Marie L. Radford, Ph.D., Professor in the Department of Library and Information Sciences at Rutgers University, and Julia Sass Rubin, Associate Professor at the Edward J. Bloustein School of Planning and Public Policy at Rutgers University will co-present on the topic of "Discursive and Demographic Dysfunction, Or, Why It Is So Hard To Decide What The Facts Are" on Wednesday, September 27 at 2 p.m. in the 2nd floor Common Area of the Walsh Library. The program is one of a number that will be presented throughout the year under the title of "Critical Issues in Information and Education" sponsored by the Seton Hall University Libraries Speaker Series.
Both speakers will explore how information is disseminated and interpreted in society based on theoretical frameworks for interpersonal communication. While these frameworks have been historically proven through empirical research, they are ever more present in the global age of mass media.
Radford will focus on the difference between conversations that are clear, non-confrontational, and productive and those that are unfocused, awkward, or even threatening. Her talk is adapted from her recent book "Library Conversations: Reclaiming Interpersonal Communication Theory for Understanding Professional Encounters published by the American Library Association," which she co-authored with Gary Radford, Ph.D. She has won multiple national awards for her previous work in this area, and Gary Radford has likewise won numerous awards for his research and publications in Communications – which frequently overlap with library and information science.
Julia Sass Rubin will focus on political-informational fallout in the educational arena. Her research has exposed misinformation on the divisive issue of charter schools and the resulting segregation of school populations. A recent journal article on New Jersey's charter school laws noted that "Rubin has critiqued the current charter school law as needing greater local control components, more transparency, and a means to address an apparent demographic mismatch between charter and district schools." Perhaps the best evidence thus far of the impact of her work has been a complaint lodged against her by the New Jersey Charter Schools Association in 2015. As a longtime Star Ledger reporter wrote on a blog post, "Because charter schools cannot refute the evidence on its merits, they have chosen to try to intimidate those who make the facts available to the public."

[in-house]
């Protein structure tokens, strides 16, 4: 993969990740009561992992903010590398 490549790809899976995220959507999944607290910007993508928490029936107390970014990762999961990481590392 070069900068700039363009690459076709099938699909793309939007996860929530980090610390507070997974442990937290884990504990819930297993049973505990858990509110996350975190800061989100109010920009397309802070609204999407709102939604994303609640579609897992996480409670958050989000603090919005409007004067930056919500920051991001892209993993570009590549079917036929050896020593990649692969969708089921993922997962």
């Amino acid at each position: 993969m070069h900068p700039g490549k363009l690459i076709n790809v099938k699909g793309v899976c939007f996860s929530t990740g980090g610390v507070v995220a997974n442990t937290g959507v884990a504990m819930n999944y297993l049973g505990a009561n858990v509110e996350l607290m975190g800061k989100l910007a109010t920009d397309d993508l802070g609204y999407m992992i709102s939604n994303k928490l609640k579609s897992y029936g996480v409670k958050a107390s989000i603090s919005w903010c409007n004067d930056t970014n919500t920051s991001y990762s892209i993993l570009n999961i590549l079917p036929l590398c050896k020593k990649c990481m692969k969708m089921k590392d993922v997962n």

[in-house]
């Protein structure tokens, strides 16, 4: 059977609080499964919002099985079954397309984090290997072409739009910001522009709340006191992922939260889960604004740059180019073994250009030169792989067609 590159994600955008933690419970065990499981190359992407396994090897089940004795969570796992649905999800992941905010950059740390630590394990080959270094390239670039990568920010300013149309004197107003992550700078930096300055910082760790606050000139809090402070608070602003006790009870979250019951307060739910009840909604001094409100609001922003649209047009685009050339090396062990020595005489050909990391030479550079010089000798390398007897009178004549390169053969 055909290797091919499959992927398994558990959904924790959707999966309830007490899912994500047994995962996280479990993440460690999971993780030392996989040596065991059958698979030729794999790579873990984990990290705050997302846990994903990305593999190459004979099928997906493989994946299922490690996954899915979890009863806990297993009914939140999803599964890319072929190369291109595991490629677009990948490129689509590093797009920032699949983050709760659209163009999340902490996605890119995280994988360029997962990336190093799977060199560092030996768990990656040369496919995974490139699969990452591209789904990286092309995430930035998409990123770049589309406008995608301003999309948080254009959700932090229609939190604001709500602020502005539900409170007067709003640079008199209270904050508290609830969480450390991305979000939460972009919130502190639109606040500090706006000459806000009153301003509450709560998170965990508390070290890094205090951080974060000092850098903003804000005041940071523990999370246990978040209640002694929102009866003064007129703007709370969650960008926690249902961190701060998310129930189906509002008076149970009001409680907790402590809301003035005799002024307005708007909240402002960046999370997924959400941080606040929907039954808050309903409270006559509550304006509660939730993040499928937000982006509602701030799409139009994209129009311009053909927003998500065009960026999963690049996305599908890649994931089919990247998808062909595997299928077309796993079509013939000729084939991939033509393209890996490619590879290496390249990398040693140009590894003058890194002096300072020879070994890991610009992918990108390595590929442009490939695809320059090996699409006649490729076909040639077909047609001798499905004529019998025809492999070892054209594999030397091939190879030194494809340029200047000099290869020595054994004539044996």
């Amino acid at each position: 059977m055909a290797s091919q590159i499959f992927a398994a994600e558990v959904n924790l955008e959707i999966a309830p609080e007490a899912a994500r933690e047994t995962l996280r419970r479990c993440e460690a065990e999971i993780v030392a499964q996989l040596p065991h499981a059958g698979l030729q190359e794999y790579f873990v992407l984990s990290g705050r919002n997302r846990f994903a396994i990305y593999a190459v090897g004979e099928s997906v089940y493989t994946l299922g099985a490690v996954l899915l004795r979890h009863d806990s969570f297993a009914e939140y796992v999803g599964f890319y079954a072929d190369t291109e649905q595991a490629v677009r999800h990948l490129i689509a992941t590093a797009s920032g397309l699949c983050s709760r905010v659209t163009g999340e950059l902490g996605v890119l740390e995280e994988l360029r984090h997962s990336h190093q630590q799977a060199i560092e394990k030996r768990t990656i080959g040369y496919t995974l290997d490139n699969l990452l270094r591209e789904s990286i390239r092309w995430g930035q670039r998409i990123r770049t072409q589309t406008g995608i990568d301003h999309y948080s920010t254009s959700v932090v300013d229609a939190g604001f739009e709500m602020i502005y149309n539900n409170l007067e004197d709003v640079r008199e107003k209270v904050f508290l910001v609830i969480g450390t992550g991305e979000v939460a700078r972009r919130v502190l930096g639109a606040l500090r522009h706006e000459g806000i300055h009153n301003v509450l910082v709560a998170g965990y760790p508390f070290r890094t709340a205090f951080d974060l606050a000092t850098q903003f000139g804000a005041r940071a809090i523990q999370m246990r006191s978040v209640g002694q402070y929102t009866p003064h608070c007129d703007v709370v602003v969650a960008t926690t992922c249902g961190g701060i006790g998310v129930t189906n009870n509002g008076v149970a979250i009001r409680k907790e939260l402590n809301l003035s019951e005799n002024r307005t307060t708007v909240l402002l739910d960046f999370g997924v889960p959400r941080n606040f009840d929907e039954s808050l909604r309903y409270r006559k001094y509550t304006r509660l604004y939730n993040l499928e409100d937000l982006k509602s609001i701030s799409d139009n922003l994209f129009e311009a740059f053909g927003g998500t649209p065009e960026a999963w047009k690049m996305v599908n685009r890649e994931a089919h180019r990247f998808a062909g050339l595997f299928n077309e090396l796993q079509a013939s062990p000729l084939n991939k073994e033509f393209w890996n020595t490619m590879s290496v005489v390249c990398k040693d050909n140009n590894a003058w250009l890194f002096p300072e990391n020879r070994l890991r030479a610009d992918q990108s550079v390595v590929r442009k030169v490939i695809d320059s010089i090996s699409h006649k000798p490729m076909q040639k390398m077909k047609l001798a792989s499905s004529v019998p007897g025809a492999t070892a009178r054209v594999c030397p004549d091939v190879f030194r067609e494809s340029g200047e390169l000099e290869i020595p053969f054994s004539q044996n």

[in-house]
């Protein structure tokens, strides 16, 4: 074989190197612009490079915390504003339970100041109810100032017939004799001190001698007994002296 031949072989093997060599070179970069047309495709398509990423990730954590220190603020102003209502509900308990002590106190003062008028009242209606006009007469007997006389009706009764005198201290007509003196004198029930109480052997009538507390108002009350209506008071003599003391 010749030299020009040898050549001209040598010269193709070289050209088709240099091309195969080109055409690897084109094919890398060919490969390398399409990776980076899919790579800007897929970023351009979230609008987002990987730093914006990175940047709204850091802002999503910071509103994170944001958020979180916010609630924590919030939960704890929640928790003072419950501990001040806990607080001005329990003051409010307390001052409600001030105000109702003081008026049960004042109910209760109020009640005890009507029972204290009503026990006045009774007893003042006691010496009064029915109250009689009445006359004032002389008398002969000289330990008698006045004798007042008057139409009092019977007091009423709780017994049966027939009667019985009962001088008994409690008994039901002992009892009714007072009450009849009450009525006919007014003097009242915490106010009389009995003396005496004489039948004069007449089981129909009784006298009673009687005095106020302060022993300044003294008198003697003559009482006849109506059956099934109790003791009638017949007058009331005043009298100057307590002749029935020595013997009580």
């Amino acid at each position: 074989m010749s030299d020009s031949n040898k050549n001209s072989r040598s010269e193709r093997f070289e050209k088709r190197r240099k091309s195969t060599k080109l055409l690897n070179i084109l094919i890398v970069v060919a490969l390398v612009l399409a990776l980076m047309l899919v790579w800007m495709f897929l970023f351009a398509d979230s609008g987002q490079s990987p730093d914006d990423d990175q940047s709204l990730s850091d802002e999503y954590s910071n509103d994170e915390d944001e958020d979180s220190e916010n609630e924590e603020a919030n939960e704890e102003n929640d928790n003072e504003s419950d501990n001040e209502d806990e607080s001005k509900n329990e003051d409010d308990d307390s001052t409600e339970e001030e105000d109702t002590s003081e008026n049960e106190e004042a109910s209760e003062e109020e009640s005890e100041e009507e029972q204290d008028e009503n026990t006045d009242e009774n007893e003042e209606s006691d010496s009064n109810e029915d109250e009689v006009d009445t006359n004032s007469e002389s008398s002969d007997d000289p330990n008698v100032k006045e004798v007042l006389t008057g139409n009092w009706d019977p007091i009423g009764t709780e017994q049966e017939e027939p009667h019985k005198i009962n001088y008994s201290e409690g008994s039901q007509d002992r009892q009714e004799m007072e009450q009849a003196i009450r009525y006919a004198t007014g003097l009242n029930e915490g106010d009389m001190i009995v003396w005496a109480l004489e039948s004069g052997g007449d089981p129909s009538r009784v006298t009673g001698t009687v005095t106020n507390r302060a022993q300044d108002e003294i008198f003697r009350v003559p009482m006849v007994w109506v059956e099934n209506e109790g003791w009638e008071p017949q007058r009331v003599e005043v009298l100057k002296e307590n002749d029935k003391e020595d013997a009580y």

Marie L. Radford, Ph.D. is Professor in the Department of Library and Information Science at Rutgers University. In 2017, in addition to publishing "Library Conversations: Reclaiming Interpersonal Communication Theory for Understanding Professional Encounters" with Gary Radford (ALA Editions), she co-authored "Research Methods in Library and Information Science," 6th ed." with Lynn S. Connaway (Libraries Unlimited). Her forthcoming book, "Conducting the Reference Interview," 3rd ed. is co-authored with Catherine Ross & Kirsti Nilsen (ALA Editions). Her research focus is on qualitative research, communication within virtual and traditional library contexts, and postmodern approaches to media stereotypes of librarians/libraries. She is an award-winning, prolific author who gives numerous presentations, workshops, and webinars on topics that include: communication, time management, change management, service excellence, conflict management, and positive approaches to problematic people. She received the 2010 ALA/RUSA Mudge Award for distinguished contributions to reference.
Julia Sass Rubin
Julia Sass Rubin is an Associate Professor at the Edward J. Bloustein School of Planning and Public Policy at Rutgers University and a Visiting Associate Professor at the Woodrow Wilson School of Public and International Affairs at Princeton University. Her research examines the intersection of education policy, community development, and social justice. Dr. Rubin is also one of the founding members of Save Our Schools NJ, a nonpartisan, grassroots organization of parents and other concerned residents who believe that all New Jersey children should have access to a high quality public education. Dr. Rubin earned her Ph.D. and M.A. from Harvard University, an M.B.A. with distinction from Harvard Business School, and an AB with honors from Harvard-Radcliffe College. She was a post-doctoral fellow at the Alfred A. Taubman Center for Public Policy at Brown University and spent a year as a Henry Luce Scholar in Bangkok, Thailand.
"Discursive and Demographic Dysfunction, Or, Why It Is So Hard to Decide What the Facts Are"
When: Wednesday, September 27th from 2 p.m.-3 p.m.
Where: Seton Hall University Libraries – Walsh Library, 2nd floor Common Area
Please RSVP to: firstname.lastname@example.org